Be aware of suspicious mail


On August 31, 2020, EH&S sent an email to biological researchers warning them to be aware of suspicious mail. Our local FBI shared with us reports of threatening mail being sent to COVID-19 researchers on the east coast of the U.S. Several local and national media outlets have since published news stories based on the email. The original email is included below.

The email was sent to principal investigators (PIs) who have a current Biological Use Authorization (BUA) for work with biohazards. If you have a BUA but did not receive the email, please check your spam or clutter folders. Be sure to add as a contact so communications from EH&S Biological Safety do not get filed as spam.

Please reach out to EH&S Research and Occupational Safety 206.221.7770 if you have any questions.

Dear UW research community,

We have received unfortunate reports from our contacts at the Federal Bureau of Investigations (FBI) that threatening mail has been sent to COVID-19 researchers on the east coast of the United States. The mail did contain an unknown substance that has not yet been identified as a hazardous substance; however, confirmatory testing to identify the substance is not yet complete.

The health and safety of UW researchers and our UW community is our highest priority. If you receive any suspicious mail or package at work or at home:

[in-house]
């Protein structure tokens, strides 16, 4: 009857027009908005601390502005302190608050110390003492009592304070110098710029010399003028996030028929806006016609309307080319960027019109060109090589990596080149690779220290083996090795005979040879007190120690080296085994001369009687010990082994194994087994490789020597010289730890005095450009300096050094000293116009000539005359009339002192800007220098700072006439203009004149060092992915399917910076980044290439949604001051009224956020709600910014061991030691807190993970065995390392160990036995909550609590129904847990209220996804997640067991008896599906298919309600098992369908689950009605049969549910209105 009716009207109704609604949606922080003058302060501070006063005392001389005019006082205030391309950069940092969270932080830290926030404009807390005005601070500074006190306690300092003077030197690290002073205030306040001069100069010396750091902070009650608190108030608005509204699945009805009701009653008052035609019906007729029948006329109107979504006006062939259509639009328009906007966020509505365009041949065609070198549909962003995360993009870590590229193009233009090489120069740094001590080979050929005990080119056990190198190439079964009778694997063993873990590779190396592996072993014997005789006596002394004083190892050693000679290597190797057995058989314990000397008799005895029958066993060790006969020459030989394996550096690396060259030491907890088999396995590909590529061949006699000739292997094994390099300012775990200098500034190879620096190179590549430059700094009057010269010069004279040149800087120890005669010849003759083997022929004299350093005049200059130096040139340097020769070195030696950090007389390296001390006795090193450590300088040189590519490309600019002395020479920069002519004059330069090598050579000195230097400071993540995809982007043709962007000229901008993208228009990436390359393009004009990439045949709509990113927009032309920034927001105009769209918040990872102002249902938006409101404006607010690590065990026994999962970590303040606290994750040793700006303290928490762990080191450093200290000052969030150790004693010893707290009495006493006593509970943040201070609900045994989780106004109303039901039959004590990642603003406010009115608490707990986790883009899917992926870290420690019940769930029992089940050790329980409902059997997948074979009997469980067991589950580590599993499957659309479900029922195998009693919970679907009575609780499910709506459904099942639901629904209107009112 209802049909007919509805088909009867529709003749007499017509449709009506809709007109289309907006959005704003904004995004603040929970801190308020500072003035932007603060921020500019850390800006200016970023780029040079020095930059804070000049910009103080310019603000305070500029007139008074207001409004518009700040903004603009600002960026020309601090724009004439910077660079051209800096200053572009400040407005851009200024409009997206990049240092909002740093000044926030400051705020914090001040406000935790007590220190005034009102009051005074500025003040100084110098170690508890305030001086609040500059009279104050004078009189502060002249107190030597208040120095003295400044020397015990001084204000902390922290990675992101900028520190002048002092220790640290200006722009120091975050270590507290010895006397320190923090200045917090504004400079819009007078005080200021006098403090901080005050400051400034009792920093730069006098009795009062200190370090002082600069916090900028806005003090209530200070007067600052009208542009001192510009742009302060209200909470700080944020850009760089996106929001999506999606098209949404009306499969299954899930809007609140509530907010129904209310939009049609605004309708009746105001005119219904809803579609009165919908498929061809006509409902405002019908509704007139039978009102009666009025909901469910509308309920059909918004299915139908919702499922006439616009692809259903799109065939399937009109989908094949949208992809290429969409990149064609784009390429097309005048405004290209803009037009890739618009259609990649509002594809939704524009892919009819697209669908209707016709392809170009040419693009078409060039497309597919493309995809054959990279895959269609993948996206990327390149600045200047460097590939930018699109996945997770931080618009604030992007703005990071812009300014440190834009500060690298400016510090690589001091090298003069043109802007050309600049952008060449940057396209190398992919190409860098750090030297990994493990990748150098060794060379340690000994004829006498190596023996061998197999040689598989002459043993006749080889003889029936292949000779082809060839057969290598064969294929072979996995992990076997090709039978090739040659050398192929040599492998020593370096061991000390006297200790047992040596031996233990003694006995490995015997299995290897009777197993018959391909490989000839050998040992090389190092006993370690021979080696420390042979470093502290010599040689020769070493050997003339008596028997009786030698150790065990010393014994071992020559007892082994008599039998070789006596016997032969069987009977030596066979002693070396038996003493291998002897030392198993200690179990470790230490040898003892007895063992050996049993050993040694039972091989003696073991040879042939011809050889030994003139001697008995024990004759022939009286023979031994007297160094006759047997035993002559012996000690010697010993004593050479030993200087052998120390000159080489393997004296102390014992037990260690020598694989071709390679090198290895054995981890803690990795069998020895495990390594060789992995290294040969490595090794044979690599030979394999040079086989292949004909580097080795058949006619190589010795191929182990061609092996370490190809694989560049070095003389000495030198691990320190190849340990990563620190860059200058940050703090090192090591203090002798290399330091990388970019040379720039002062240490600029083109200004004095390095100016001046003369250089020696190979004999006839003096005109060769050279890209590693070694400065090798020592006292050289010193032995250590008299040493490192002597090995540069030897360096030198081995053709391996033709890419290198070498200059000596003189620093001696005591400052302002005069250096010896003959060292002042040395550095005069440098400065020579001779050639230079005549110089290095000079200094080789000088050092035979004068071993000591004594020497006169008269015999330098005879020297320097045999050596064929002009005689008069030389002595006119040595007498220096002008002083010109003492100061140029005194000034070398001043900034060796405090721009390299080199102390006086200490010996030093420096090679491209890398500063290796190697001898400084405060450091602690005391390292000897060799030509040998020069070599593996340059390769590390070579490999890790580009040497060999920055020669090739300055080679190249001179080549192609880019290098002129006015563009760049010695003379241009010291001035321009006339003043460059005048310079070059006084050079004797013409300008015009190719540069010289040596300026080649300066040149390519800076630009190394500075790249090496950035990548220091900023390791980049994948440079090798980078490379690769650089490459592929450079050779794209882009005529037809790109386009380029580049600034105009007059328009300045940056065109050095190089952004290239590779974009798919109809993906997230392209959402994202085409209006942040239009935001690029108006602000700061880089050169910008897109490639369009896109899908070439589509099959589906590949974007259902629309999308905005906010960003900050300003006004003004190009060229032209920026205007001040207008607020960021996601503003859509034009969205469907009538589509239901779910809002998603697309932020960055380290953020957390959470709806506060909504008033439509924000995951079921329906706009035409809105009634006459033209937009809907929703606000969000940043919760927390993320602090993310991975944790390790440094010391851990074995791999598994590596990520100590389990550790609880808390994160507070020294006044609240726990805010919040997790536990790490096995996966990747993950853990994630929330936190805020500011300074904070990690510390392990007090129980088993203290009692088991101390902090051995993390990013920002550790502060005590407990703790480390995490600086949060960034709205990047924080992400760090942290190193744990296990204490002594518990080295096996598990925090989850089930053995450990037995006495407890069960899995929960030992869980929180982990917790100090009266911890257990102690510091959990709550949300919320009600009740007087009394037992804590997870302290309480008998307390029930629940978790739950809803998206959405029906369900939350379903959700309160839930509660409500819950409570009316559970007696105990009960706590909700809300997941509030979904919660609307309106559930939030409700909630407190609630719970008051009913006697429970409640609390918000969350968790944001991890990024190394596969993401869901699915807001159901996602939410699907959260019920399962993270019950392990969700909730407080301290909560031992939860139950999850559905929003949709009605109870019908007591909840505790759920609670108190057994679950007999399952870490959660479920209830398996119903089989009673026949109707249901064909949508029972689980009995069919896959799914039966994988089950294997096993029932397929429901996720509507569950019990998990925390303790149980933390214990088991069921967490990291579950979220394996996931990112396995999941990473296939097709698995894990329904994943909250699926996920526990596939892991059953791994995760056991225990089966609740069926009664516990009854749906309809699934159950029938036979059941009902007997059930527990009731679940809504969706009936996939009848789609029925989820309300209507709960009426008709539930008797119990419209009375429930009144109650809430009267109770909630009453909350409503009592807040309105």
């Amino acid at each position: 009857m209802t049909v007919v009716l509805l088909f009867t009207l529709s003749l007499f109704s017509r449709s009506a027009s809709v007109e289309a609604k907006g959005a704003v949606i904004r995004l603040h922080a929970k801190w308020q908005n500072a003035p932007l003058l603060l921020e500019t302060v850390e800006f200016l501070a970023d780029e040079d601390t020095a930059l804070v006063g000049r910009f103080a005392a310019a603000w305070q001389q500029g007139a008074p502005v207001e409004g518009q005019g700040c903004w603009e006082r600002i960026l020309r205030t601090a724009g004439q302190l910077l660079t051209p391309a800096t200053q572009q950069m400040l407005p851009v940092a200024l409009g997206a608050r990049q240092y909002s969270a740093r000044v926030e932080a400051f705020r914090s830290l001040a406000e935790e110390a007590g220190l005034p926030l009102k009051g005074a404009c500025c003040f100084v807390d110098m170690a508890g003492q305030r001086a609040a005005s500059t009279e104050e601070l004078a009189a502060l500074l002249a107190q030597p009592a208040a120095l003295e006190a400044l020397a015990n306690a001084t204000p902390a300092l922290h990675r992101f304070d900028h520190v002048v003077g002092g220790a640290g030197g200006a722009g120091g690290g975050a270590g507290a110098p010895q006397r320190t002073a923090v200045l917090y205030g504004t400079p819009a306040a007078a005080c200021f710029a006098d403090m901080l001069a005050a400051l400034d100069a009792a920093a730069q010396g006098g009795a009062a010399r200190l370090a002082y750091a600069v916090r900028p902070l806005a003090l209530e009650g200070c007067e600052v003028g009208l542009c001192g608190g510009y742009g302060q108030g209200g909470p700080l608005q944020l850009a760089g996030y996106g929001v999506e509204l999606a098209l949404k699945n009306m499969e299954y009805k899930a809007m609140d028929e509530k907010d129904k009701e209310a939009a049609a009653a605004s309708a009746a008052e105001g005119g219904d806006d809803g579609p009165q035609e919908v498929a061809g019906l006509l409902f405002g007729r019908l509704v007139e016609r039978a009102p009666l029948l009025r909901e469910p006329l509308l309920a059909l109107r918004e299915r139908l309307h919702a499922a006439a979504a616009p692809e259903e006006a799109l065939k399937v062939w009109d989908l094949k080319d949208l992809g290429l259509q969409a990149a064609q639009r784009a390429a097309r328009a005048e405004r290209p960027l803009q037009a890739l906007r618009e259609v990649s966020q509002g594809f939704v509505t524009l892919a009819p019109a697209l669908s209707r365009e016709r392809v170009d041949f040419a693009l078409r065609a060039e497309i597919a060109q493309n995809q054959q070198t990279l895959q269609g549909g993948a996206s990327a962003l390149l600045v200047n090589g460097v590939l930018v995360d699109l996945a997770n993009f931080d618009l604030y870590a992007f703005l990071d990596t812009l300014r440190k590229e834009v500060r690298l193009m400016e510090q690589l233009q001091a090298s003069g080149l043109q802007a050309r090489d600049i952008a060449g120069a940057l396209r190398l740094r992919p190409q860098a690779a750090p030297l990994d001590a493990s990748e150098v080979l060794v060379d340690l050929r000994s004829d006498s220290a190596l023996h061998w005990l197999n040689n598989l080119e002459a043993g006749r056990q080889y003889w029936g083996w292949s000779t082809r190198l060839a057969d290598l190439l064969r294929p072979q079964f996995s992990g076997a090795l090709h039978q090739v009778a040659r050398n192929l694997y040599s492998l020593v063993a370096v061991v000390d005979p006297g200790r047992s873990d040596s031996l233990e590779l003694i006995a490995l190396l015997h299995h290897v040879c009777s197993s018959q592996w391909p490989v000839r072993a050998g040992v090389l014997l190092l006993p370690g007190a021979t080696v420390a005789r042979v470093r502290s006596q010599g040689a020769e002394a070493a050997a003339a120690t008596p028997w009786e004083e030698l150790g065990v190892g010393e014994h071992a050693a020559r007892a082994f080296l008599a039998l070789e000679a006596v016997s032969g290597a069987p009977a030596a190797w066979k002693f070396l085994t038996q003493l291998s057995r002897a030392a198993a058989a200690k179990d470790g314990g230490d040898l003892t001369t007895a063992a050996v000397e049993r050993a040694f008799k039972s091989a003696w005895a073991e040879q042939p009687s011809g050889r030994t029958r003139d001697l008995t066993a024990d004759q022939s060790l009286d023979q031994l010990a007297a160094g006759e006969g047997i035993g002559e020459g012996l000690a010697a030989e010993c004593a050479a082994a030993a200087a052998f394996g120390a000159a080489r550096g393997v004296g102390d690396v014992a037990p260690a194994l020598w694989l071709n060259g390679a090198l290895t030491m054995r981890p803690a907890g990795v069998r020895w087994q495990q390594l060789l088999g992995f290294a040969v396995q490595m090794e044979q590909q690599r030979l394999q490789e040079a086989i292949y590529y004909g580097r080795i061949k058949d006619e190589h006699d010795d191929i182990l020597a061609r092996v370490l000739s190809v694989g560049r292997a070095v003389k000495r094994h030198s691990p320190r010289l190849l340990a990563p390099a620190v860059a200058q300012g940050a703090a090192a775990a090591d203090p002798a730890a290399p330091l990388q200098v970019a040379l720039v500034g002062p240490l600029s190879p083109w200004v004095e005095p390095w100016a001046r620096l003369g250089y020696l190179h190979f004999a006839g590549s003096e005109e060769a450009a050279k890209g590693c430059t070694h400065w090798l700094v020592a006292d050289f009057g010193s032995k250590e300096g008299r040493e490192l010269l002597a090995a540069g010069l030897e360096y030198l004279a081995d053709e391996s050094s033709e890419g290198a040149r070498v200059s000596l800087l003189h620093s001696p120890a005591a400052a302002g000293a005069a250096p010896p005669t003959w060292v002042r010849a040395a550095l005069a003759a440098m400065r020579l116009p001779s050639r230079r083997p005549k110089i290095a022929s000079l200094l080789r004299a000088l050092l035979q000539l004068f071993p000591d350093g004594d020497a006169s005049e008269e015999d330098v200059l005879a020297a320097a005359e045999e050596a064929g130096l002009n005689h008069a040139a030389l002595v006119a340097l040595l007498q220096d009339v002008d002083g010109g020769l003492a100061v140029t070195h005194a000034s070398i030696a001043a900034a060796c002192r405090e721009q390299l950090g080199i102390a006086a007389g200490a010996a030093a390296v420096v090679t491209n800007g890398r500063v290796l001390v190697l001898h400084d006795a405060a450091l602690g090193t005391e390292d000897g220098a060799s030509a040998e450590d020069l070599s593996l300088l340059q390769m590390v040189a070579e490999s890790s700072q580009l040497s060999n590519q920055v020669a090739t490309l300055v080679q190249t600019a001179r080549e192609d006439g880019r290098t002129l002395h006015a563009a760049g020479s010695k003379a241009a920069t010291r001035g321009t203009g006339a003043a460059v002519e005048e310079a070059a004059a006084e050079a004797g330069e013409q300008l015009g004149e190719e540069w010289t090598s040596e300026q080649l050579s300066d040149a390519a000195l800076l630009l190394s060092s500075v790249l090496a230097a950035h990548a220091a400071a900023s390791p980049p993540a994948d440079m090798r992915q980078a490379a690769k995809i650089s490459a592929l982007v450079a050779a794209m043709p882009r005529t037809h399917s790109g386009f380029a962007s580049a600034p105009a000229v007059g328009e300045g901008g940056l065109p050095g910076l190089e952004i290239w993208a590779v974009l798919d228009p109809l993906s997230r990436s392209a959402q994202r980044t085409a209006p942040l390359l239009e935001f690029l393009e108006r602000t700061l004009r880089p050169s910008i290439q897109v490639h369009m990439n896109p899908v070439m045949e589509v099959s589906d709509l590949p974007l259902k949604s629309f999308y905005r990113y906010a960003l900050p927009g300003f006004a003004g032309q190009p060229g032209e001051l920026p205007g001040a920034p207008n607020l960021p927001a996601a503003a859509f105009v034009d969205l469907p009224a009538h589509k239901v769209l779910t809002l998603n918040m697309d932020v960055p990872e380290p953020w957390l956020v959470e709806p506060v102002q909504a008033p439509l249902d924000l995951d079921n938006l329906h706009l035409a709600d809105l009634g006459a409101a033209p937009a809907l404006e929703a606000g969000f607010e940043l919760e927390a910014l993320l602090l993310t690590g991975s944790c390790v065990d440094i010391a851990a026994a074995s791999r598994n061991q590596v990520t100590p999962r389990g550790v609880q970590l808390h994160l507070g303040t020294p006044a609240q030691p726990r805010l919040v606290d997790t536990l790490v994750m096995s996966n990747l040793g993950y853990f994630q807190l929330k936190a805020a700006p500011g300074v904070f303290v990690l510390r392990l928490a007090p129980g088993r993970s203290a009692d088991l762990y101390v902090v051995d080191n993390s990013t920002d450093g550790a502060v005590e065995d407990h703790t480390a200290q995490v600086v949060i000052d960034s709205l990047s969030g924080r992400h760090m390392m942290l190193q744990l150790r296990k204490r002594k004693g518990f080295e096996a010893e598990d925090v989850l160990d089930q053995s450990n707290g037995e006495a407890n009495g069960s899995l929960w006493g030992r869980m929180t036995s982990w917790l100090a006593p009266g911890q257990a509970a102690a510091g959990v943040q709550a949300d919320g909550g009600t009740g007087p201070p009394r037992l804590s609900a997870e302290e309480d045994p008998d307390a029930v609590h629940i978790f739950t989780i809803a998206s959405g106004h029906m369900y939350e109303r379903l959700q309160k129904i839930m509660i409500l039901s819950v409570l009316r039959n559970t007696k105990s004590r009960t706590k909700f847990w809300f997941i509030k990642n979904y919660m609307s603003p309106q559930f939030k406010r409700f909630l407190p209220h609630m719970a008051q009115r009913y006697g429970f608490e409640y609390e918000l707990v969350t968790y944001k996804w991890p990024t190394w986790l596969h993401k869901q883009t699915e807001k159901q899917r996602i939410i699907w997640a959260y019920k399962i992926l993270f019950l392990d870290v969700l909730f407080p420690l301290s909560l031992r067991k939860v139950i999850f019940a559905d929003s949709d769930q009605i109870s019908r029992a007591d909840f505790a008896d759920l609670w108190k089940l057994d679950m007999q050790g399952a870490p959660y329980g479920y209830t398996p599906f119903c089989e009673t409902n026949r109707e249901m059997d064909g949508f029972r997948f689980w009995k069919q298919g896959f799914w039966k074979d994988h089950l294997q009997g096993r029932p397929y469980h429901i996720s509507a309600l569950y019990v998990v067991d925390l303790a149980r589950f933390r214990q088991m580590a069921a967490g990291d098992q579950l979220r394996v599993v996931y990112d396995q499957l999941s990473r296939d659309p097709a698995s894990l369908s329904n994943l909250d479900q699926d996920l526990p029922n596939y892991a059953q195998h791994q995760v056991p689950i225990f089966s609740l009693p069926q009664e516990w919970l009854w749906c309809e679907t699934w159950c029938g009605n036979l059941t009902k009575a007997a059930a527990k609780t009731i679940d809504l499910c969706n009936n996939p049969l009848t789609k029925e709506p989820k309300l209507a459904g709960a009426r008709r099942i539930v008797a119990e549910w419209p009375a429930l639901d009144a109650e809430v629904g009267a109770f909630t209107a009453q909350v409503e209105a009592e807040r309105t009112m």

1. Do NOT open the mail or package. Do not handle the item. Wash hands thoroughly if you did handle the item.
  2. Move others away from the suspicious item.
  3. Contact the police by calling 911.
  4. Follow the directions of the police. Avoid creating panic.
  5. Notify the UW Environmental Health & Safety Department (EH&S) Research and Occupational Safety section at 206-221-7770. Also submit an online incident report at UW OARS. EH&S will notify the FBI and other regulatory and law enforcement groups in coordination with the local law enforcement agency.

Suspicious mail may have:

  • Excessive postage
  • Excessive tape
  • An address with misspelled words, badly typed or handwritten, and addressed to a title and not a person
  • No return address
  • Restrictive markings such as “special delivery” or “personal”
  • Oily stains, discoloration, or a strange odor
  • Be rigid or bulky, lopsided or uneven, or have a weight that seems odd for its size.

Also refer to this Suspicious Mail Poster from the United States Postal Service.